Tomorrows military systems will require novel methods for assessing Soldier performance and situational awareness (SA) in mobile operations involving mixed-initiative systems. Although new methods may augment Soldier assessments, they may also reduce Soldier performance as a function of demand on workload, requiring concurrent performance of mission and assessment tasks. The present paper describes a unique approach that supports assessment in environments approximating the operational context within which future systems will be deployed. A complex distributed system was required to emulate the operational environment. Separate computational and visualization systems provided an environment representative of the military operational context, including a 3D urban environment with dynamic human entities. Semi-autonomous driving was achieved with a simulated autonomous mobility system and SA was assessed through digital reports. A military crew station mounted on a 6-DOF motion simulator was used to create the physical environment. Cognitive state evaluation was enabled using physiological monitoring. Analyses indicated individual differences in temporal and accuracy components when identifying key features of potential threats; i.e., comparing Soldiers and insurgents with non-insurgent civilians. The assessment approach provided a natural, operationally-relevant means of assessing needs of future secure mobility systems and detecting key factors affecting Soldier-system performance as foci for future development.

  11. The Model of Gas Supply Capacity Simulation In Regional Energy Security Framework: Policy Studies PT. X Cirebon Area

    Science.gov (United States)

    Nuryadin; Ronny Rahman Nitibaskara, Tb; Herdiansyah, Herdis; Sari, Ravita

    2017-10-01

    The needs of energy are increasing every year. The unavailability of energy will cause economic losses and weaken energy security. To overcome the availability of gas supply in the future, planning are cruacially needed. Therefore, it is necessary to approach the system, so that the process of gas distribution is running properly. In this research, system dynamic method will be used to measure how much supply capacity planning is needed until 2050, with parameters of demand in industrial, household and commercial sectors. From the model obtained PT.X Cirebon area in 2031 was not able to meet the needs of gas customers in the Cirebon region, as well as with Businnes as usual scenario, the ratio of gas fulfillment only until 2027. The implementation of the national energy policy that is the use of NRE as government intervention in the model is produced up to 2035 PT.X Cirebon area is still able to supply the gas needs of its customers.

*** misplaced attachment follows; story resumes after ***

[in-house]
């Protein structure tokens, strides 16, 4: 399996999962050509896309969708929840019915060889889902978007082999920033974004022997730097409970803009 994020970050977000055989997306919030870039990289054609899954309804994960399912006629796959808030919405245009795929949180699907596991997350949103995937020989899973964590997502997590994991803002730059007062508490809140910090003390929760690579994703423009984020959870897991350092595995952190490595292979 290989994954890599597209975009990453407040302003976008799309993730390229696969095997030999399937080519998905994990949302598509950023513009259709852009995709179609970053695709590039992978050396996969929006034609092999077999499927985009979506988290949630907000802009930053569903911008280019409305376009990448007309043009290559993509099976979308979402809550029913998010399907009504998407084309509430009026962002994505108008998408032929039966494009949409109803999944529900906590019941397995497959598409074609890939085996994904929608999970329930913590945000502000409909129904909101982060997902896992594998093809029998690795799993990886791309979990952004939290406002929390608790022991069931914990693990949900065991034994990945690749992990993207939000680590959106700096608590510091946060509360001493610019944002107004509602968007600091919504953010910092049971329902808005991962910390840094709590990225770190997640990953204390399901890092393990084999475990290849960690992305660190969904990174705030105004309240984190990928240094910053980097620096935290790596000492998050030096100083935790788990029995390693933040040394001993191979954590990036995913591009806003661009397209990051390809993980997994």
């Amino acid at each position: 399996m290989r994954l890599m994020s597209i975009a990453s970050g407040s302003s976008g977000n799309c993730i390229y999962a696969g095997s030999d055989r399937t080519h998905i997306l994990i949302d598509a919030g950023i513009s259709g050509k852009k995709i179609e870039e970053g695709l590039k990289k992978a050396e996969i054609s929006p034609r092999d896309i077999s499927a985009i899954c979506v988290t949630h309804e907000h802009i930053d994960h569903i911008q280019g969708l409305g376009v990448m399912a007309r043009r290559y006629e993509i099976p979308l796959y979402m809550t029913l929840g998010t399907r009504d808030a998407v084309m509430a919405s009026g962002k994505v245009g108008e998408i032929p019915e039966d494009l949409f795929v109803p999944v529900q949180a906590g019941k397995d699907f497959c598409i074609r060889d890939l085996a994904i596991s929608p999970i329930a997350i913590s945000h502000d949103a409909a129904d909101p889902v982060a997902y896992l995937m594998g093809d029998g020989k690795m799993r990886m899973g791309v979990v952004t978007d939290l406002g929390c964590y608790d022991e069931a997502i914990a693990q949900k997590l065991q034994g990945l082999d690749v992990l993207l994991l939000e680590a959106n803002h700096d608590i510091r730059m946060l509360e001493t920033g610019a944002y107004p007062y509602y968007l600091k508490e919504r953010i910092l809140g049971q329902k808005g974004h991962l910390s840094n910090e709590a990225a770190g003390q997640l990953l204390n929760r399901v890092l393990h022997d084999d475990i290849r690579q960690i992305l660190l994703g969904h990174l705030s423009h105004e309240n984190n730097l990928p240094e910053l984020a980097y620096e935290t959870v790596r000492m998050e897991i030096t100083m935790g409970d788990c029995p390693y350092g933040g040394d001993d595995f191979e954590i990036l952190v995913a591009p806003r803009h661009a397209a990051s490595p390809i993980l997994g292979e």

12. Estimating oil pollution risk in environmentally sensitive areas of petrochemical terminals based on a stochastic numerical simulation.

    Science.gov (United States)

    Xie, Cheng; Deng, Jian; Zhuang, Yuan; Sun, Hao

    2017-10-15

    This paper presents a method based on the oceanic current model and the oil spill model to evaluate the pollution risk of sensitive resources when oil spills occur. Moreover, this study proposes a novel impact index based on the risk theory to improve the risk assessment accuracy. The impact probability and the first impact time of the oil spill are calculated through a stochastic numerical simulation. The risk assessment content is enriched by establishing an impact model that considers the impact of sensitive index and spillage. Finally, the risk score of sensitive resources in an oil spill accident is visualized for formulating a scientific and effective protection priority order in a contamination response strategy. This study focuses on integrating every possible impact factor that plays a role in risk assessment and helps to provide a better theoretical support for protecting sensitive resources. Copyright © 2017 Elsevier Ltd. All rights reserved.

  13. Numerical simulation model of flood-induced flows in urban residential area and the study of damage reduction; Misshu shigaichi no hanran simulation model no kaihatsu to kozui higai keigen taisaku no kenkyu

    Energy Technology Data Exchange (ETDEWEB)

    Fukuoka, S.; Mizuguchi, M. [Hiroshima Univ. (Japan); Yokoyama, H

    1998-08-21